Chemists have developed a light-based chemical method for cheap and simple production of chemical molecules used in drug discovery, such as muscle relaxants and antimicrobials.
Gearing up for 5G: A miniature, low-cost transceiver for fast, reliable communications
Researchers have designed a 28 GHz transceiver that integrates beamforming with dual-polarized multiple-input and multiple-output (MIMO) technology. Measuring just 3 mm by 4 mm, this tiny transceiver could help improve performances of fifth-generation cellular network (5G) and Internet of Things (IoT) devices.
More primary care physicians leads to longer life spans
New research shows us just how important primary care physicians are in prolonging our lives. Every 10 additional primary care physicians per 100,000 people in the United States was associated with a 51.5-day increase in life expectancy during the decade from 2005 to 2015, according to a new study.
Hinge morphology of click beetle's latch mechanism
Researchers are studying click beetles to inspire more agile robots.
Parents: Keep medical marijuana dispensaries away from kids
Seven in 10 parents think they should have a say in whether dispensaries are located near their child's school or daycare and most say they should be banned within a certain distance of those facilities.
Physicists pinpoint a simple mechanism that makes bacteria resistant to antibiotics
Physicists have for the first time identified a simple mechanism used by potentially deadly bacteria to fend off antibiotics, a discovery which is providing new insights into how germs adapt and behave at a level of detail never seen before.
Hormone therapy may increase cardiovascular risk during gender transition
People receiving hormone therapy during gender transition had an elevated risk for cardiovascular events, such as strokes, blood clots and heart attacks. Findings underscore the importance of counseling and close monitoring of transgender patients receiving hormone therapy.
Indigenous hunters have positive impacts on food webs in desert Australia
Australia has the highest rate of mammal extinction in the world. Resettlement of indigenous communities resulted in the spread of invasive species, the absence of human-set fires, and a general cascade in the interconnected food web that led to the largest mammalian extinction event ever recorded. In this case, the absence of direct human activity on the landscape may be the cause of the extinctions, according to an anthropologist.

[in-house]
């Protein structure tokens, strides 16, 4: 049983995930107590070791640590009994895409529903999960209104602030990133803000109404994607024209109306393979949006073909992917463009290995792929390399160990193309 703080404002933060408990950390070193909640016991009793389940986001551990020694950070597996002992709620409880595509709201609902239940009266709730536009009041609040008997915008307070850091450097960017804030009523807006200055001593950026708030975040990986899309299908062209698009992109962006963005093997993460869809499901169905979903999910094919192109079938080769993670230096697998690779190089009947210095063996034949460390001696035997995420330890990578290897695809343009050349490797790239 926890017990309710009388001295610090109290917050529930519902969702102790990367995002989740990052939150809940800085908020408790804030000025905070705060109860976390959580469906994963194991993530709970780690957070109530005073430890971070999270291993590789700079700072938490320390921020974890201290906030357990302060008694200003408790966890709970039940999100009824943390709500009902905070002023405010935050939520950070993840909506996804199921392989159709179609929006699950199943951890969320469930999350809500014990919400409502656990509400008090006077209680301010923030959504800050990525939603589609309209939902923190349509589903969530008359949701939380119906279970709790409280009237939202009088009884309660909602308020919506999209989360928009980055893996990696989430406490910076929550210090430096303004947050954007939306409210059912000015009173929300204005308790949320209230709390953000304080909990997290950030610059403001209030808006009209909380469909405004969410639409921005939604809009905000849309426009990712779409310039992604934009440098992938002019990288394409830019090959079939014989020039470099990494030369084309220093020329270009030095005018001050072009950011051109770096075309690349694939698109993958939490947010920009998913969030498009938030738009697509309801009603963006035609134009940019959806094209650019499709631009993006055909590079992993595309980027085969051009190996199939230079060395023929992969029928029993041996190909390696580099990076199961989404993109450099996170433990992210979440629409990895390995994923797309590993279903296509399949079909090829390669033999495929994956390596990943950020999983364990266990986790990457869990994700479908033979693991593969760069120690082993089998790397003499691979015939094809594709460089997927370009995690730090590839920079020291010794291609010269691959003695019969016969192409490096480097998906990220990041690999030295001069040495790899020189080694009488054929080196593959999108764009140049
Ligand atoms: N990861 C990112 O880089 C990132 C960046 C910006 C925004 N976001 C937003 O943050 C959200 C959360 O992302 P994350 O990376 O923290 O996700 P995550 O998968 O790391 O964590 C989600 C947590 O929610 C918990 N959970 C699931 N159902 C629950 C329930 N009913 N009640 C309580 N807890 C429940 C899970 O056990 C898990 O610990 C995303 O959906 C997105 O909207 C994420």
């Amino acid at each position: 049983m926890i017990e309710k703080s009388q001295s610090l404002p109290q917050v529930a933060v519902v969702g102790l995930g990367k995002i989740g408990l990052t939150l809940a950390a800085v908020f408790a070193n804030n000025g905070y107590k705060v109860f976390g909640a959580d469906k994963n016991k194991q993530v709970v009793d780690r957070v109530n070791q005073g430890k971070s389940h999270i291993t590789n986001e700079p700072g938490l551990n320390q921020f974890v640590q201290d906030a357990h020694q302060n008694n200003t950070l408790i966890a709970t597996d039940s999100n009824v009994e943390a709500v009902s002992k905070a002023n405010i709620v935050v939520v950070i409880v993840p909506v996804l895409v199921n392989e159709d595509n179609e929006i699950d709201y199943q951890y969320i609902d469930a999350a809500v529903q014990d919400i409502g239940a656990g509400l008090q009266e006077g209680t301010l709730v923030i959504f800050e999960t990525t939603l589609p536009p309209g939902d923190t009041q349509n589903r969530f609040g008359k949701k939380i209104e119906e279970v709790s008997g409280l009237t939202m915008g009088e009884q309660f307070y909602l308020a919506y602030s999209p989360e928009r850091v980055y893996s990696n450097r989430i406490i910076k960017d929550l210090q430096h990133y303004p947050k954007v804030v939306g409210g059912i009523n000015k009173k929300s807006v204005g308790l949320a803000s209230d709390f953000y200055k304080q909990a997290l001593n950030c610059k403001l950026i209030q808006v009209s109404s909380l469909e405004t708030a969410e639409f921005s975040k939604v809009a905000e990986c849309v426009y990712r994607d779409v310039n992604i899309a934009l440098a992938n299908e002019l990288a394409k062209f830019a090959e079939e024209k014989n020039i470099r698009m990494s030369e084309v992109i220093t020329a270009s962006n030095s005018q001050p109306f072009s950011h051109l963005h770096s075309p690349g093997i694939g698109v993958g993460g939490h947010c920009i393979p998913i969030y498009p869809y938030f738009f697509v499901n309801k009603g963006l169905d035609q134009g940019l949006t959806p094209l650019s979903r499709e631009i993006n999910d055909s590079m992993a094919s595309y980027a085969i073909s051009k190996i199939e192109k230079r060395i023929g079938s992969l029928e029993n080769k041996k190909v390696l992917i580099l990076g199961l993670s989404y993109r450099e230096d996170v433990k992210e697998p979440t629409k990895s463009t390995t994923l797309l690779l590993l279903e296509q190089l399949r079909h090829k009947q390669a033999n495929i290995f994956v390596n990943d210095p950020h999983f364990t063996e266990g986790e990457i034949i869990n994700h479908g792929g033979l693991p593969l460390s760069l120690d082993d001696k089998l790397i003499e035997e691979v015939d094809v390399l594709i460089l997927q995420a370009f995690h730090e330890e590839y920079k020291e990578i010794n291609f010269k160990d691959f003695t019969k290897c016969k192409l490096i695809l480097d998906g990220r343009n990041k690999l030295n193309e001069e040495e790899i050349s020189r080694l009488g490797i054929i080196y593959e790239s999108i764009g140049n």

There's a place for us: New research reveals humanity's roles in ecosystems
In two back-to-back symposia a cross-disciplinary cohort of scientists will present the first comprehensive investigations of how humans interacted with plant and animal species in different cultures worldwide through time.
Drug combination may become new standard treatment for advanced kidney cancer
A combination of two drugs -- one of them an immunotherapy agent -- could become a new standard, first-line treatment for patients with metastatic kidney cancer, results from a phase 3 clinical trial suggest.
A hidden source of air pollution? Your daily household tasks
Cooking, cleaning and other routine household activities generate significant levels of volatile and particulate chemicals inside the average home, leading to indoor air quality levels on par with a polluted major city.
Weak spots for Mission to Mars revealed
Researchers are developing a predictive model to help NASA anticipate conflicts and communication breakdowns among crew members and head off problems that could make or break the Mission to Mars.
Tiny fibers create unseen plastic pollution
While the polyester leisure suit was a 1970s mistake, polyester and other synthetic fibers like nylon are still around and are a major contributor to the microplastics load in the environment, according to a materials scientist, who suggests switching to biosynthetic fibers to solve this problem.
Altered data sets can still provide statistical integrity and preserve privacy
Synthetic networks may increase the availability of some data while still protecting individual or institutional privacy, according to a statistician.
Virus-infected bacteria could provide help in the fight against climate change
Understanding the relationship between microbes and viruses is beneficial not only for medical research and practical applications but also in marine biology, say researchers.
Understanding carbon cycle feedbacks to predict climate change at large scale
Researches have identified long-disappeared forests available for restoration across the world. They describe how such an effort, could absorb as much as 135 gigatons of atmospheric carbon.
Children carry evidence of toxins from home flooring and furniture